STATEMENT OF THE WILLIAMS & WILKINS Co. Mr. Chairman, I am Lyle Lodwick, and I would like to introduce my colleague, Mr. Francis old. I am director of marketing, and Mr. Old is editor in charge of rights and permissions, for the Williams & Wilkins Co., of Balitimore, Md. We are publishers and distributors of 45 monthly, bimonthly, or quarterly journals in the biomedical sciences. We also publish, each year, over 125 scientific textbooks, references, and monographs. An affiliated and jointly owned company, Waverly Press, Inc.—also in Baltimore-prints all Williams & Wilkins books and journals, and in addition prints over 100 scholarly, technical, and scientific journals (plus varying numbers of books) for scientific societies, universities, foundations, and commercial publishers. This year marks the 75th anniversary of our founding.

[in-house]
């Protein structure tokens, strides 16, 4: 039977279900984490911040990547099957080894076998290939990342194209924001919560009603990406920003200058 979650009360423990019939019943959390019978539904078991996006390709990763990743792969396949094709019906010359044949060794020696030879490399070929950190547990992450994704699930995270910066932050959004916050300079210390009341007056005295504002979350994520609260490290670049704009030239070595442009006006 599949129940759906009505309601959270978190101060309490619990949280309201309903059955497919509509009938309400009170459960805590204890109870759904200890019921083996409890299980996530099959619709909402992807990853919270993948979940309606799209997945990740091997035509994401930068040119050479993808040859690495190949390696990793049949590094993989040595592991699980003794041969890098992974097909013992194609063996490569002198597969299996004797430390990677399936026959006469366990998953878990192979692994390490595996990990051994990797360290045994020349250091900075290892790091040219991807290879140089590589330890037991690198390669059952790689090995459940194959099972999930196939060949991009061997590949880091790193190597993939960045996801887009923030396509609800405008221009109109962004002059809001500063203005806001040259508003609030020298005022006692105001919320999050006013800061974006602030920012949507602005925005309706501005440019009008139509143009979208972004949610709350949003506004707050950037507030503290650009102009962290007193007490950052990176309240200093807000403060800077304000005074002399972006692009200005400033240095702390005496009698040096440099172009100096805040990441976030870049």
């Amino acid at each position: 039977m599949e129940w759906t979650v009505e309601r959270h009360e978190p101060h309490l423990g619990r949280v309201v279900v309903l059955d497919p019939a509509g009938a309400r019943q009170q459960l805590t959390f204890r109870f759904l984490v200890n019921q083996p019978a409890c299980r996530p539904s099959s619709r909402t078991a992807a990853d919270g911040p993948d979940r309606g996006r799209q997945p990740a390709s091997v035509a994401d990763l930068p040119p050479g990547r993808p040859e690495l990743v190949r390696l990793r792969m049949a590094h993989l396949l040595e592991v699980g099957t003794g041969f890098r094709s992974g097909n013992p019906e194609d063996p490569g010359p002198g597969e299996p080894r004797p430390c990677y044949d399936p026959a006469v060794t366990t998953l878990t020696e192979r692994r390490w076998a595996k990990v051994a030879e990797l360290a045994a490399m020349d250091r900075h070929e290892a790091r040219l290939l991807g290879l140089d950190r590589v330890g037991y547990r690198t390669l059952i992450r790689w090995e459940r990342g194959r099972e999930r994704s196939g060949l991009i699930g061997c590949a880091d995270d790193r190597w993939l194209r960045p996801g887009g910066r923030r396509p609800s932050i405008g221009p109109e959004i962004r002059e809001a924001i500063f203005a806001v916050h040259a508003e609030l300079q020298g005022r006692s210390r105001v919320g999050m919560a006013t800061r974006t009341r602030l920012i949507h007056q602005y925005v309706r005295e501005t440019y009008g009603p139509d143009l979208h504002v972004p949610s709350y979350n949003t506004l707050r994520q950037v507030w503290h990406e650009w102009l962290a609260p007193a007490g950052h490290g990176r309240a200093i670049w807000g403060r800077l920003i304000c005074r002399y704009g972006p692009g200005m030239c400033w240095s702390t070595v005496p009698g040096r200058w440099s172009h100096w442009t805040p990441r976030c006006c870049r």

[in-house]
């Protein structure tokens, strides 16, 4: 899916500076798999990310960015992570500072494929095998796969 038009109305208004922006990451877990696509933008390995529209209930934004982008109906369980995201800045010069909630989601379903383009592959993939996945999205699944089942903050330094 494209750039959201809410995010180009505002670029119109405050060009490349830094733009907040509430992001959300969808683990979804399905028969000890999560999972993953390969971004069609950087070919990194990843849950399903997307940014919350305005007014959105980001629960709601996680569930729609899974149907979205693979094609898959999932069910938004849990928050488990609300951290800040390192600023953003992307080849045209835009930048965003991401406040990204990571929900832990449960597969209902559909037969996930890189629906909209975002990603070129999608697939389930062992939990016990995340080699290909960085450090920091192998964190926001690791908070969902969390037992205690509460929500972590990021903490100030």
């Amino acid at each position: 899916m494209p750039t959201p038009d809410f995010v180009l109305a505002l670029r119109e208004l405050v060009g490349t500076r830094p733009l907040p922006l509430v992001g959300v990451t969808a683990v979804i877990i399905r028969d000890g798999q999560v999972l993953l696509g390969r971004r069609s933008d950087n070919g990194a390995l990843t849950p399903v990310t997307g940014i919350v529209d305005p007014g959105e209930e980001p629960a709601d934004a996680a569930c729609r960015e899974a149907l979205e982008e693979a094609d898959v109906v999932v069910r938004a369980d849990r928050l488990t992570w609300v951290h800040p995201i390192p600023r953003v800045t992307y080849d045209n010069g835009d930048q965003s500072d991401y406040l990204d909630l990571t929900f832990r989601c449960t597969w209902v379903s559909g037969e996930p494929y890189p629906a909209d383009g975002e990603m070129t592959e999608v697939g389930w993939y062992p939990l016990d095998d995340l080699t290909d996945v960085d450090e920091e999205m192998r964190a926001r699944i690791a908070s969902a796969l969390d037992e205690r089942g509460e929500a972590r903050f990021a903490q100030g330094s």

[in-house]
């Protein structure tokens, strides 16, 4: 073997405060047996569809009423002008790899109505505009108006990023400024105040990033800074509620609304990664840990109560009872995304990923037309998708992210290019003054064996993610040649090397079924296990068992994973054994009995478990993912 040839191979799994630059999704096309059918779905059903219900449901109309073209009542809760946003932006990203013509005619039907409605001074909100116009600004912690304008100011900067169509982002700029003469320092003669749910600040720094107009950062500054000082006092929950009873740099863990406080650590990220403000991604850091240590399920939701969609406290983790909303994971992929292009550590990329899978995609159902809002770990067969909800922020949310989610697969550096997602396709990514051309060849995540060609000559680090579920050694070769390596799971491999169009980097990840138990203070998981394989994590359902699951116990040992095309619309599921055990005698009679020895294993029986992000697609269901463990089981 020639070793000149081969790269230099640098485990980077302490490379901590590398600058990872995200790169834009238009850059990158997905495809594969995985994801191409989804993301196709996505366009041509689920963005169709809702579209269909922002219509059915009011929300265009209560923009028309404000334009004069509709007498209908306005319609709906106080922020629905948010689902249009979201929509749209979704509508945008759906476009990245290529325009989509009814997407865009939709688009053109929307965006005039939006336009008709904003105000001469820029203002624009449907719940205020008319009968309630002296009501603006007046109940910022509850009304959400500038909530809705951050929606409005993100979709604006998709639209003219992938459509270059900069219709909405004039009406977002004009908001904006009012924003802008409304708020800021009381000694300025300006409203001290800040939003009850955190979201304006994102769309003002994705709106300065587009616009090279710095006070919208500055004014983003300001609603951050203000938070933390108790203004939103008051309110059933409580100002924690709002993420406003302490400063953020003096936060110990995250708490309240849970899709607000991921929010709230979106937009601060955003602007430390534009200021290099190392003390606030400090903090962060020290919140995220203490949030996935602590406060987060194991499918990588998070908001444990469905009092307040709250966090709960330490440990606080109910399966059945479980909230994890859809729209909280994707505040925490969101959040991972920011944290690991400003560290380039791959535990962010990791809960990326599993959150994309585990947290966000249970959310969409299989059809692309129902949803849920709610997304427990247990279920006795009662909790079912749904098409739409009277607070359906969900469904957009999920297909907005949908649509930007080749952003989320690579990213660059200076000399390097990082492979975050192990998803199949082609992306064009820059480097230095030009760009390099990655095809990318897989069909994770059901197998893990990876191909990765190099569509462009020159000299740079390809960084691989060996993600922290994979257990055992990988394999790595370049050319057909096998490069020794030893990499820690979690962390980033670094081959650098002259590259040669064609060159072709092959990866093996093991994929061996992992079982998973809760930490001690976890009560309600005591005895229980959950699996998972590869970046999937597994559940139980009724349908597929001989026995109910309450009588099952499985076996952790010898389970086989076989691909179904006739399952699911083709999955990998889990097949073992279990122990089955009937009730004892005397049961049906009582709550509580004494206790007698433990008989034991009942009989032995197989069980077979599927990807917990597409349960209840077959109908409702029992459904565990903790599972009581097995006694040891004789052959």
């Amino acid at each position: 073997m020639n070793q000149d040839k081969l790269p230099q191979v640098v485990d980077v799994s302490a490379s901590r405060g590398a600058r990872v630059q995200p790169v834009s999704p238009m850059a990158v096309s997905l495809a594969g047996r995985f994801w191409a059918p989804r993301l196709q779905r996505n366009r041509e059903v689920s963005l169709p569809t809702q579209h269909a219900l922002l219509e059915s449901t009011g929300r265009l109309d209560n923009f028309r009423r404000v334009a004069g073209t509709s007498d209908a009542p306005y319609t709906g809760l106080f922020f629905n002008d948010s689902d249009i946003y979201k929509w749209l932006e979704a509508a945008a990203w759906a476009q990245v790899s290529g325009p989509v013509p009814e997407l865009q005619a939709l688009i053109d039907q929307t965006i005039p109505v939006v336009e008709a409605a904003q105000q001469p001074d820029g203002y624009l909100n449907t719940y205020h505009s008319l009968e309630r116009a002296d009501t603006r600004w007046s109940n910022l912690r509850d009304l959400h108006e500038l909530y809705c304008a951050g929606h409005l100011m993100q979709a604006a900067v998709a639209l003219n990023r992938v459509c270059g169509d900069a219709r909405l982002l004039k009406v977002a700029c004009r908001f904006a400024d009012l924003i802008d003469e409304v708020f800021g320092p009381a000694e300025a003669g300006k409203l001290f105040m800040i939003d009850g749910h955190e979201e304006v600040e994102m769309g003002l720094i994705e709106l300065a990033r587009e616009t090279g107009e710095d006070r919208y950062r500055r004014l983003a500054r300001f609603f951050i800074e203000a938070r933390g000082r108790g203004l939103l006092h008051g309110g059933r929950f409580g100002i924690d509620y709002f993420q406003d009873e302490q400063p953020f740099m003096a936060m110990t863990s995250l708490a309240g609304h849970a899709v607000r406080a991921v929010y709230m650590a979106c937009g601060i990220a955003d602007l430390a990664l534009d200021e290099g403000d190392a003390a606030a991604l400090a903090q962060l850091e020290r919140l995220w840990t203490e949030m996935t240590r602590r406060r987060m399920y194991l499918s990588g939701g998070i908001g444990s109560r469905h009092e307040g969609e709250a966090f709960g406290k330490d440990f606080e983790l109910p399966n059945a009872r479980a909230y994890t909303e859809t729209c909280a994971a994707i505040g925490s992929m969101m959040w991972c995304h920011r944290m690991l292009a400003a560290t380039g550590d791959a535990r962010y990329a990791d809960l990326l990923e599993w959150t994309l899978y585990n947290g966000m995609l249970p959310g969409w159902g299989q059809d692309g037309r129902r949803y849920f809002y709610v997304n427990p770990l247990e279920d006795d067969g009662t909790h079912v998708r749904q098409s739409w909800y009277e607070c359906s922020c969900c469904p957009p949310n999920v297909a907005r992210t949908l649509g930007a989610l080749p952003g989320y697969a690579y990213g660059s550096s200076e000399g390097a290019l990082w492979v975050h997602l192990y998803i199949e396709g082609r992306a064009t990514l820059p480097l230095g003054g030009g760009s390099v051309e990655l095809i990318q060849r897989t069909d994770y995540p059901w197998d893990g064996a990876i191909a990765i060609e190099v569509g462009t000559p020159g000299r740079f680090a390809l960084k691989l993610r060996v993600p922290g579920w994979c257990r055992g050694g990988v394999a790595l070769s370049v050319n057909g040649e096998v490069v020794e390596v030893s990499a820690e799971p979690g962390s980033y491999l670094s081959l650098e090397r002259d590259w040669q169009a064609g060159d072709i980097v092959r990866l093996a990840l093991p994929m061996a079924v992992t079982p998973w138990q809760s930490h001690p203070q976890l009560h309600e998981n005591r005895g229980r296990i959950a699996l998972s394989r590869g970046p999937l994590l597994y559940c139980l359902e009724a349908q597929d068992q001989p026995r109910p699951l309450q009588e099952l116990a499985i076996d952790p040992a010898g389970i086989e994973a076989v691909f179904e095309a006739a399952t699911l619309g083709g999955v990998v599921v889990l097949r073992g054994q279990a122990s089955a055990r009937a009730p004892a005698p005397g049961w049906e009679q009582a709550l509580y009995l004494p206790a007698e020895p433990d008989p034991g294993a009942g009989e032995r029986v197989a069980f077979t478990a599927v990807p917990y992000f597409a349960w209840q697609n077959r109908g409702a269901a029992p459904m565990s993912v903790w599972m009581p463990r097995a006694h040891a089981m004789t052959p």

With over 700 employees, our companies are healthy, and they are growing along with science. Our combined sales last year hit close to $9 million, and our net profit on sales-after payment of corporate income taxes—was 6.6 percent.

Our publishing and printing of over 150 different journals and approximately 125 scientific books annually no doubt sounds like a tremendous outpouring of printed material each year. Actually it is a very small drop in the very large bucket of the multi-billion-dollar “copyright industry.” Yet, because of its intimate connection with American science, and because of its function as a means of education and communication for American science, it has an important role in the future of America which is many times greater than its size.